We are wired to defend our prejudice. We are wired to defend people we feel close to, even against evidence that they might have done something wrong. Those generalized, extreme ideas help people feel more powerful and better than others. They will not take it lightly if you try to take them away. They will easily find excuses to attack you. You might write about people being kind and compassionate – and somebody will always find a way to interpret it as if you suggested that their dear old grandmother should be strangled in her sleep.

Should you give up and stop bothering? The pain of rejection might make you feel that it’s not worth it. Your need to belong, your instinct to be a part of a group, might scare you into avoiding trouble, especially after many unpleasant surprises already behind you.

But it’s not about changing other people – or at least not specific other people, or at least not quickly. It’s about being true to your conscience and your values. You are putting your thoughts out there, not to elicit a specific reaction, but to be at least one voice in midst of many, perhaps a voice that might make some small difference here and there. Even more than that, it’s about supporting yourself in face of fear and pain.

Some people will hide between artificial, oversimplified “political correctness” to avoid talking about complex problems. Some people will misunderstand your words, whether accidentally or semi-deliberately. Some might try to insult or frighten you into submission.

But it’s not about fighting them. It’s about gently, lovingly challenging yourself to be brave, to own your words, to make mistakes and learn. That is courage. Sometimes you will choose wrong words. Sometimes you will make assumptions based on inaccurate data or rumors. Sometimes you will be perfectly correct and reasonable, but people just won’t like what you say. And twisting words is so easy.

Yet for every person who attacks you, there might be three that are silently considering what you said. Perhaps they cannot find courage to approve you publicly, but it doesn’t mean that you were unheard and unappreciated. Aggressive people are usually the loudest, and gentle people are more likely to observe in silence. Still, they are there and they are many.

If you expose yourself, you will often be attacked. Sometimes you will be wrong, even if you take care to write with highest integrity. Your mistakes will be used against you. Yet, every mistake means that you are building wisdom. How could you become wise if you avoid experiences? Slowly, you might become slightly more bulletproof, even if expressing unpopular opinion might never be easy. But you will feel alive – much more alive than if you were hiding like a hermit crab in its shell.



Are you critical to others?

Criticism can have different causes, but one often overlooked is fear.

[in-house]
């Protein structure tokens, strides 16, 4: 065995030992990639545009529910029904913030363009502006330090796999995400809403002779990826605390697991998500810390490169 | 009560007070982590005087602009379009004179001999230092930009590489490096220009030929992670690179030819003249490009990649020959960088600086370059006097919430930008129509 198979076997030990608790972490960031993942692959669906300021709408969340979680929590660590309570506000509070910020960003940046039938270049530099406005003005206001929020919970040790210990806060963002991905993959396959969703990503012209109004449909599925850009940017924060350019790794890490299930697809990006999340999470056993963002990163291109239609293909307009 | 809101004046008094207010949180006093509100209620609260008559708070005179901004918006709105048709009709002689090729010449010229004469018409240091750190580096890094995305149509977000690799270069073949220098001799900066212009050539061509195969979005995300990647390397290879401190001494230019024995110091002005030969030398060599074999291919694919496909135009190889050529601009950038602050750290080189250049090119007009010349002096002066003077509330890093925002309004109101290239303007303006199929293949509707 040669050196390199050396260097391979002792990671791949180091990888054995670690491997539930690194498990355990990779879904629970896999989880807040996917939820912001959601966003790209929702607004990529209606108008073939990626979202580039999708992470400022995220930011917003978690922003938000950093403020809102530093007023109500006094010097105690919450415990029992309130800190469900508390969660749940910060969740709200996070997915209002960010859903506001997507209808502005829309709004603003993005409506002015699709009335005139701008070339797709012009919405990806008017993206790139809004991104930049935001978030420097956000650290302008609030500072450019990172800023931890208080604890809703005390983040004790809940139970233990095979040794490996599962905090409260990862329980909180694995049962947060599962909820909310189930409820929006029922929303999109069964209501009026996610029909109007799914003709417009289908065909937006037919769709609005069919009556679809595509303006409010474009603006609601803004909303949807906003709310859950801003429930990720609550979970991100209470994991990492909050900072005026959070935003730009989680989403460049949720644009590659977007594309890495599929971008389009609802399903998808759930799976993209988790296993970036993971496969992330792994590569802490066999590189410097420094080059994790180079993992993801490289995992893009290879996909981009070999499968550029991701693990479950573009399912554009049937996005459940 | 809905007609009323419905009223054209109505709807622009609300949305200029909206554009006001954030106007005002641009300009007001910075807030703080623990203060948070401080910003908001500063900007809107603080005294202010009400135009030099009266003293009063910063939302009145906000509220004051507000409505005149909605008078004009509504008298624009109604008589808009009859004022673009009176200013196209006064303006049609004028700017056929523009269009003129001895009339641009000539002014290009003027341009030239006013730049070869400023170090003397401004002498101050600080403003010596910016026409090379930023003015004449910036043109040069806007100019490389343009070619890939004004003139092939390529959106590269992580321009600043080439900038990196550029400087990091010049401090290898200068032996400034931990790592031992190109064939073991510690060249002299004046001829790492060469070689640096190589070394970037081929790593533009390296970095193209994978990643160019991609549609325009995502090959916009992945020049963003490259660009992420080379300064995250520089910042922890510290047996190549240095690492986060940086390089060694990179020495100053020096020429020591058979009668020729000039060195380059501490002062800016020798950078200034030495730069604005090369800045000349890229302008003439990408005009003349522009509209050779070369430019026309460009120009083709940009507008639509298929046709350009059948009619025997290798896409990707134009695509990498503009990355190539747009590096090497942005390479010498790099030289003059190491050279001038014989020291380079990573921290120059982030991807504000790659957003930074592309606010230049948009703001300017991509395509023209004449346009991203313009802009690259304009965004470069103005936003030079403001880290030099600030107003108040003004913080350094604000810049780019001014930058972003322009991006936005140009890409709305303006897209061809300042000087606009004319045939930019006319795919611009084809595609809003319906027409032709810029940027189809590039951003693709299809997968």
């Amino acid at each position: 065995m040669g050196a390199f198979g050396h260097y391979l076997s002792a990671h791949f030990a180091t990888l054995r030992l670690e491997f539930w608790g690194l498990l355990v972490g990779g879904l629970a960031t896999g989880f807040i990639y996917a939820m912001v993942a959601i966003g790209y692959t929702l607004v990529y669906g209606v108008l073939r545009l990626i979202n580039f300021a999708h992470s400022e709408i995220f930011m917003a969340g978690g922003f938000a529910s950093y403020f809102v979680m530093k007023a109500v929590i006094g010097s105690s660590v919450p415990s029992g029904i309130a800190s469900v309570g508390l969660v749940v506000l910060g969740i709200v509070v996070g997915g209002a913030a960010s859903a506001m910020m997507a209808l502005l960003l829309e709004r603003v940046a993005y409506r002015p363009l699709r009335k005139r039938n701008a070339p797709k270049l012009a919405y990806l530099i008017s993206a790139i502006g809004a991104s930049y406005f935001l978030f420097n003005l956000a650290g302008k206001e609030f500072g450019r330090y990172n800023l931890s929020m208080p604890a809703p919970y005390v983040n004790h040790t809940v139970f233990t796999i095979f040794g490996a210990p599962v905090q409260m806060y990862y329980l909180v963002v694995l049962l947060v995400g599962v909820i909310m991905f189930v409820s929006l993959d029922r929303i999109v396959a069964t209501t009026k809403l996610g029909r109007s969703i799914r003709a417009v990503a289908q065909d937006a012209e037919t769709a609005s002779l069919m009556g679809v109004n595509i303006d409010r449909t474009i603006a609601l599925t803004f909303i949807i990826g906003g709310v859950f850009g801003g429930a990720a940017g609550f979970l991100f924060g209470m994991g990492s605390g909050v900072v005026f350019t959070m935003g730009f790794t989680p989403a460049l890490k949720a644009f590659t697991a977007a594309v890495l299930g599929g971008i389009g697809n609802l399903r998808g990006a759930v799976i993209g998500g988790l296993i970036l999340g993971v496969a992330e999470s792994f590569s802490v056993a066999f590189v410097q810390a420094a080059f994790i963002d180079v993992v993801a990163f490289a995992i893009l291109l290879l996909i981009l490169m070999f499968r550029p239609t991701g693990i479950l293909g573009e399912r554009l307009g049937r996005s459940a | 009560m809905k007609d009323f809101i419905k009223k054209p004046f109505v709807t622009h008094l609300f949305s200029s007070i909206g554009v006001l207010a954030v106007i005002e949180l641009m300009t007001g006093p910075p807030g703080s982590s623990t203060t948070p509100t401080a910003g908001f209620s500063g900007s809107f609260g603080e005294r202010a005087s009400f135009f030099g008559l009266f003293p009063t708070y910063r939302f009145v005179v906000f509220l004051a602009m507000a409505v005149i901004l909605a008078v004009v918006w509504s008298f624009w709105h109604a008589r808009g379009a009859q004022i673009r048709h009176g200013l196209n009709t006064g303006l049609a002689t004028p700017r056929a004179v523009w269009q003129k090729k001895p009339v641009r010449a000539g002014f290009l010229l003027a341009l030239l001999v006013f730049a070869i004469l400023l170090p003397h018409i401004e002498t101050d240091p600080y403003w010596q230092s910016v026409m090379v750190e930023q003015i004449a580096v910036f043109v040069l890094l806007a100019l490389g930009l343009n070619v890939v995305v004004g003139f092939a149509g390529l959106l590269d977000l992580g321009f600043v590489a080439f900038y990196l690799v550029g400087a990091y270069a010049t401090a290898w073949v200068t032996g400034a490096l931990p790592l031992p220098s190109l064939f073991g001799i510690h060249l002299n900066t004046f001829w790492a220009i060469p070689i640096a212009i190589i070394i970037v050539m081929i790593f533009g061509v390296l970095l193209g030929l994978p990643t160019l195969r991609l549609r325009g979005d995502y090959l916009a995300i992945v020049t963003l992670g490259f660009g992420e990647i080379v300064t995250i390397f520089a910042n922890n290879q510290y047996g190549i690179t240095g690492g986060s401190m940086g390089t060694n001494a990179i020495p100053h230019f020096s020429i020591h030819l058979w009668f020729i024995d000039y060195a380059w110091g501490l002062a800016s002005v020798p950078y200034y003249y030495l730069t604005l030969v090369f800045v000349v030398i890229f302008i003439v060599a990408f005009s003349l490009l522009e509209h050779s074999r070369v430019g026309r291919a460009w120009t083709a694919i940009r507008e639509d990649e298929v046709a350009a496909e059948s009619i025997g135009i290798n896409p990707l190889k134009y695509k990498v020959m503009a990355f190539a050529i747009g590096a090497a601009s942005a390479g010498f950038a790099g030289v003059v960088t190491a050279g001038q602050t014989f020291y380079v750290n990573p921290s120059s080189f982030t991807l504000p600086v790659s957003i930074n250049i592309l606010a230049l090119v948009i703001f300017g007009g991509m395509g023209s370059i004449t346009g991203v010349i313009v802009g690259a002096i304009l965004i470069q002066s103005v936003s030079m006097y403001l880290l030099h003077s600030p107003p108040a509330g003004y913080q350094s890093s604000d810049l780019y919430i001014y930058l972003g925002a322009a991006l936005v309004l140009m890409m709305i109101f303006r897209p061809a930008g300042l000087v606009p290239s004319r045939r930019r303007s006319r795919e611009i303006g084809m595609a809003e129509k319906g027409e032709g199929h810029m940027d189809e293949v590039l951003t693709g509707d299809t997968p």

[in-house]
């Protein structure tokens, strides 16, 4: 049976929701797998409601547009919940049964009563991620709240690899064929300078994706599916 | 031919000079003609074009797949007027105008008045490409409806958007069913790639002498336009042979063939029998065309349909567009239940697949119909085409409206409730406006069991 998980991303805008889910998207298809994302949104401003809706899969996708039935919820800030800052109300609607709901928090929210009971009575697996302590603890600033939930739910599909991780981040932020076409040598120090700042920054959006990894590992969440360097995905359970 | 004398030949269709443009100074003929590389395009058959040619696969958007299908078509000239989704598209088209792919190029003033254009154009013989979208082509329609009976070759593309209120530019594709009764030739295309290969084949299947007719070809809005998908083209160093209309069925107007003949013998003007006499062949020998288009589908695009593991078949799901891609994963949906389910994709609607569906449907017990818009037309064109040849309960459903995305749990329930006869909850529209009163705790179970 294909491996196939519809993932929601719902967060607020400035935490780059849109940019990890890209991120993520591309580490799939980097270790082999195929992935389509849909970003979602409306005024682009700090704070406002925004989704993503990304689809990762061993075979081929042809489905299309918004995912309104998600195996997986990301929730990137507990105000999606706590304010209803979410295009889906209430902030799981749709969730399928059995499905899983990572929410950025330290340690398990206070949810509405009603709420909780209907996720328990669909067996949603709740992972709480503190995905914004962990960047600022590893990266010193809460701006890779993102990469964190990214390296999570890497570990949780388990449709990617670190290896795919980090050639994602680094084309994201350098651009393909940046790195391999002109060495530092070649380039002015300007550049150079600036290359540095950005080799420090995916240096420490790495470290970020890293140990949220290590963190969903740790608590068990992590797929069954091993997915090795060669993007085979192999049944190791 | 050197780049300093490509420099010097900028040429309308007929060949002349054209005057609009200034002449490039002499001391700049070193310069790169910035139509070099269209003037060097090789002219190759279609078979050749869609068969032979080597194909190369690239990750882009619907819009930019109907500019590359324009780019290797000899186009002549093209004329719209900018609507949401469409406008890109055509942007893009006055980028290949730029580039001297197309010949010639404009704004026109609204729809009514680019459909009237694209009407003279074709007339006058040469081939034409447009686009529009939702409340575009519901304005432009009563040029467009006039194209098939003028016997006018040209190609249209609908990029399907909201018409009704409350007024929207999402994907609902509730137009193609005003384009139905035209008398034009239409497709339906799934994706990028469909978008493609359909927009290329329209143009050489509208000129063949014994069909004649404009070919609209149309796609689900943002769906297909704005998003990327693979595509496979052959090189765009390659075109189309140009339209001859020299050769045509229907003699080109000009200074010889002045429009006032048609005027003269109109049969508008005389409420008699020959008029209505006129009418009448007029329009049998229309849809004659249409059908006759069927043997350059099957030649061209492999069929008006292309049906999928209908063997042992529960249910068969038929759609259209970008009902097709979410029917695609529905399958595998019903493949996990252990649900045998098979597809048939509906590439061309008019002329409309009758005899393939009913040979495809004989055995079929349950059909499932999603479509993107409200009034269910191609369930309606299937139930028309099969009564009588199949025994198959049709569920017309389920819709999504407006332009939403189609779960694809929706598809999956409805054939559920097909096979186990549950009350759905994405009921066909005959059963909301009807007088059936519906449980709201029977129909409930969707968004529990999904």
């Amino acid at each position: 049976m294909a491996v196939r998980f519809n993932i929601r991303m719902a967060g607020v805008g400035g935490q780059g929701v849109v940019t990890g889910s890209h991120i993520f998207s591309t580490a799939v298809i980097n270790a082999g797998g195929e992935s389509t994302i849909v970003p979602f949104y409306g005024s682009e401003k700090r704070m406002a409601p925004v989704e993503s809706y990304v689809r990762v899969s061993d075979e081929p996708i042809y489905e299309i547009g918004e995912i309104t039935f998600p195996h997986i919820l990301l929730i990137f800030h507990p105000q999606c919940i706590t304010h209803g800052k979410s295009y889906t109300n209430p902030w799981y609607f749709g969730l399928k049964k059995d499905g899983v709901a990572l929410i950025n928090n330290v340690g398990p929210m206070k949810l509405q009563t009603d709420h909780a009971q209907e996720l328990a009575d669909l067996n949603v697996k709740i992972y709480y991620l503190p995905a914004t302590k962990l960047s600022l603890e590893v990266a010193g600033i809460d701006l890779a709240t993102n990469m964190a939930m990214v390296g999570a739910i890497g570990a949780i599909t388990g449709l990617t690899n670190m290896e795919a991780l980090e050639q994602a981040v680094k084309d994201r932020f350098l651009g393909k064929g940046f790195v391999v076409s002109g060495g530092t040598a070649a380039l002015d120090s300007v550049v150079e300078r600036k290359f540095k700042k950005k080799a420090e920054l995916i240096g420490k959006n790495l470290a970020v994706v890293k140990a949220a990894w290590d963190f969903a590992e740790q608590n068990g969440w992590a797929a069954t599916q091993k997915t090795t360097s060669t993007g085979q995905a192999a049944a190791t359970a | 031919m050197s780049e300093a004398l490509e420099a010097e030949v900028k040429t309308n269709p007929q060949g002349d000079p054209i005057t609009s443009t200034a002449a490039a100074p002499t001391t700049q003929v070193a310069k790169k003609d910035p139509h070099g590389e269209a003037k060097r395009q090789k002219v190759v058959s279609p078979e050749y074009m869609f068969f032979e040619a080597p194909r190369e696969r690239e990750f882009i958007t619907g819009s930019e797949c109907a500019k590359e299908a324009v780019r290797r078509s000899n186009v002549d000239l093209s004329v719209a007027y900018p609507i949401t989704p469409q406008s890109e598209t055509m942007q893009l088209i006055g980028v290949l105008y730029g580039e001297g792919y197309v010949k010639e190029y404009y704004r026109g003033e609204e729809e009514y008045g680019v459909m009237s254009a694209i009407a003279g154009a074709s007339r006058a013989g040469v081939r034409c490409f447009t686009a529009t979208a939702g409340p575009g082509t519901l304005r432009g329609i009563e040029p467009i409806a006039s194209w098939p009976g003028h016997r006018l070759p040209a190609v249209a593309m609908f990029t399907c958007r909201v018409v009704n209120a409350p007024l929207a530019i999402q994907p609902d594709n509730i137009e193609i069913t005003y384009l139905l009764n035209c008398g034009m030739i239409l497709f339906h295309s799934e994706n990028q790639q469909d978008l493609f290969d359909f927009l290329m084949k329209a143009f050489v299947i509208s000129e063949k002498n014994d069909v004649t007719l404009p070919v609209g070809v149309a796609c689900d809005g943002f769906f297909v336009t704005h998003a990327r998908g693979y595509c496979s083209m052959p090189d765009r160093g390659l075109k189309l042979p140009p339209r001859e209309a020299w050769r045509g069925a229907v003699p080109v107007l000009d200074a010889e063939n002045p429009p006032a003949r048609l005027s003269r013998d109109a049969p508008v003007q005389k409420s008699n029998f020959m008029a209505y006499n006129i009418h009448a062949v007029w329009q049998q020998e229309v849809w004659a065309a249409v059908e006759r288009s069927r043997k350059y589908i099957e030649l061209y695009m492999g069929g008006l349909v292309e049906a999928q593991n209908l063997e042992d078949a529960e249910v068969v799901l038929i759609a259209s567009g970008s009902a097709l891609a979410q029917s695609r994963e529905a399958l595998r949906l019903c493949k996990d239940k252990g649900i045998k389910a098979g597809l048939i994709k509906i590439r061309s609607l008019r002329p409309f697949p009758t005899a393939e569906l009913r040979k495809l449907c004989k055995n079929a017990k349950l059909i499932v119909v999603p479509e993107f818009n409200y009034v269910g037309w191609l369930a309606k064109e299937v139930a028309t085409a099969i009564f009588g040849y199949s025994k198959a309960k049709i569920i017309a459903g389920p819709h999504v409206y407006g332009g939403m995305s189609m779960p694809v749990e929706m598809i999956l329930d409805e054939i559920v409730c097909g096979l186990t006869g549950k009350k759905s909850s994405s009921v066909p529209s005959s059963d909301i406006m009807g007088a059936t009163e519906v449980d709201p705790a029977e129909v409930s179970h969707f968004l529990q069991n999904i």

Is it difficult for you to set boundaries? Do you have trouble saying “No”, or do you avoid conflicts? If you doubt your ability to defend yourself, you might expect people to know in advance where your boundaries are, and respect them without you needing to remind them. That is very unlikely to happen.

Even if people didn’t have toxic role models (and most do),  our genetic diversity includes different levels of emotional sensitivity or empathy, and different temperaments. What is hurtful to one person might be normal to another. Think about sensitivity to noise: a noise that might be distracting and stress-inducing for one person, might be stimulating or barely even noticeable to another. Emotional sensitivity is similarly different amongst people.

Some people come from families in which raising voices, disagreeing and arguing was normal – most of the time perhaps even friendly. People from quieter families might be totally unprepared for such communication style.

It get’s worse if one’s family was aggressive or manipulative – if a child was controlled through guilt, fear or shame. Anger is a natural, instinctive reaction to guilt, fear and shame. Such people, even as adults, might respond with anger as soon as their guilt, fear or shame threaten to raise their heads. Those emotions might not be realistic – it might just be an automatic reaction to small triggers.

People whose boundaries weren’t respected in their childhoods, will probably have learned to suppress their anger and avoid expressing themselves. Fear and anger in combination may lead to criticism. You might call people irresponsible, rude, selfish or stupid in the privacy of your own mind. You are also likely to resort to passive aggression. Perhaps it is so normal to you that you barely even notice when you do that. Even if you notice, you might feel that there is no other choice.

People cannot read your mind. We are already dealing with so many other influences every single minute of our lives. It’s so easy to be distracted if nothing else. Misunderstandings happen for all kinds of reasons – and if not clarified, can lead to complex, unnecessary consequences.